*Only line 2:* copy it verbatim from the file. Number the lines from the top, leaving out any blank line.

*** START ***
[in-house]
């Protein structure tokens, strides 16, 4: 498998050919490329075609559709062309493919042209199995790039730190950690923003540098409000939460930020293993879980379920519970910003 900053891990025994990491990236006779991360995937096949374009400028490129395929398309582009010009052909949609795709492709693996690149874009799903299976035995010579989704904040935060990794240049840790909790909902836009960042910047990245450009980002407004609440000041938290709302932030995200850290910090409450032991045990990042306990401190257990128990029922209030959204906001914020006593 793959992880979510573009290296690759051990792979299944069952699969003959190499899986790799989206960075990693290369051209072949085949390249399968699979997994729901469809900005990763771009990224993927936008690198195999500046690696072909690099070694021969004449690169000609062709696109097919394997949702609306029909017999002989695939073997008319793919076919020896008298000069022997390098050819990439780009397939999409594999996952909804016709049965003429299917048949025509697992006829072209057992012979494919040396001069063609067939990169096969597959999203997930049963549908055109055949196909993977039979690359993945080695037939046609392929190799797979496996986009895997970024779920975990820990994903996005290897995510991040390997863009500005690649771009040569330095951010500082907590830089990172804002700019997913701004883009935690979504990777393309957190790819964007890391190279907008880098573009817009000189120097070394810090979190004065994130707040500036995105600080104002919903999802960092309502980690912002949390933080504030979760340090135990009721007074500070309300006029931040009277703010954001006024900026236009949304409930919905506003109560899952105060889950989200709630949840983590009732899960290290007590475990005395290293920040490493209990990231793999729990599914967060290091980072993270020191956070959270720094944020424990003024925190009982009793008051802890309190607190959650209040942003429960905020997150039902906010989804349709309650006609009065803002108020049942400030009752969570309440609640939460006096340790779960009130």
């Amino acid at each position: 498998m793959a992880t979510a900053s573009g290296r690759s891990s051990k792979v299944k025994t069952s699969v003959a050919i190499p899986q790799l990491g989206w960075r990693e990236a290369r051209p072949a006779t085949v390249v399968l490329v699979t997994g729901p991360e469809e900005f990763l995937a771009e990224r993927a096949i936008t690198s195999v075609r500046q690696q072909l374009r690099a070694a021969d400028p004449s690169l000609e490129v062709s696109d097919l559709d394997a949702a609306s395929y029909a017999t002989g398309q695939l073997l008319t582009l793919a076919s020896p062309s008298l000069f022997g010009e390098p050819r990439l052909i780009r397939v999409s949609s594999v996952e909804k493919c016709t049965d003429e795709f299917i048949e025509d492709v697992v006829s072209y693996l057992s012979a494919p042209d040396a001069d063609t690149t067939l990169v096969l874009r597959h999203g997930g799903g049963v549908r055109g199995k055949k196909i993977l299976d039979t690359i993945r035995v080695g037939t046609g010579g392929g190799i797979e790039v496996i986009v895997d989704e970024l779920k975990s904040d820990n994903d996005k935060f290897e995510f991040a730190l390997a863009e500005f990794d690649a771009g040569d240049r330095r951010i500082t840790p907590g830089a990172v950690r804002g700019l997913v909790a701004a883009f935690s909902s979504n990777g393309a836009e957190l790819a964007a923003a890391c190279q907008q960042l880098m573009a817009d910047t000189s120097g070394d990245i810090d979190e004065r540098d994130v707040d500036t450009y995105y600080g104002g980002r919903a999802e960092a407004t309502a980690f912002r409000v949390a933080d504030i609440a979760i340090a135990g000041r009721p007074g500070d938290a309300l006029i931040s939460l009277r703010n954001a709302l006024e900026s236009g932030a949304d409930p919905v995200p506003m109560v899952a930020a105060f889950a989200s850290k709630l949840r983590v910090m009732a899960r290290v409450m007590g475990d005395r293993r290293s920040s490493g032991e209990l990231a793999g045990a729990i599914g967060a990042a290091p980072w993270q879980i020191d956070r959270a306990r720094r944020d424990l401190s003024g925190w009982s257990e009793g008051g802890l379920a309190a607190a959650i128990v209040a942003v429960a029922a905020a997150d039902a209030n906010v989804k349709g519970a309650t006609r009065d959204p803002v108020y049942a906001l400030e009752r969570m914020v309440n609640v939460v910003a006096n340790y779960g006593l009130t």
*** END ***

């Protein structure tokens, strides 16, 4: 498998050919490329075609559709062309493919042209199995790039730190950690923003540098409000939460930020293993879980379920519970910003 900053891990025994990491990236006779991360995937096949374009400028490129395929398309582009010009052909949609795709492709693996690149874009799903299976035995010579989704904040935060990794240049840790909790909902836009960042910047990245450009980002407004609440000041938290709302932030995200850290910090409450032991045990990042306990401190257990128990029922209030959204906001914020006593 793959992880979510573009290296690759051990792979299944069952699969003959190499899986790799989206960075990693290369051209072949085949390249399968699979997994729901469809900005990763771009990224993927936008690198195999500046690696072909690099070694021969004449690169000609062709696109097919394997949702609306029909017999002989695939073997008319793919076919020896008298000069022997390098050819990439780009397939999409594999996952909804016709049965003429299917048949025509697992006829072209057992012979494919040396001069063609067939990169096969597959999203997930049963549908055109055949196909993977039979690359993945080695037939046609392929190799797979496996986009895997970024779920975990820990994903996005290897995510991040390997863009500005690649771009040569330095951010500082907590830089990172804002700019997913701004883009935690979504990777393309957190790819964007890391190279907008880098573009817009000189120097070394810090979190004065994130707040500036995105600080104002919903999802960092309502980690912002949390933080504030979760340090135990009721007074500070309300006029931040009277703010954001006024900026236009949304409930919905506003109560899952105060889950989200709630949840983590009732899960290290007590475990005395290293920040490493209990990231793999729990599914967060290091980072993270020191956070959270720094944020424990003024925190009982009793008051802890309190607190959650209040942003429960905020997150039902906010989804349709309650006609009065803002108020049942400030009752969570309440609640939460006096340790779960009130």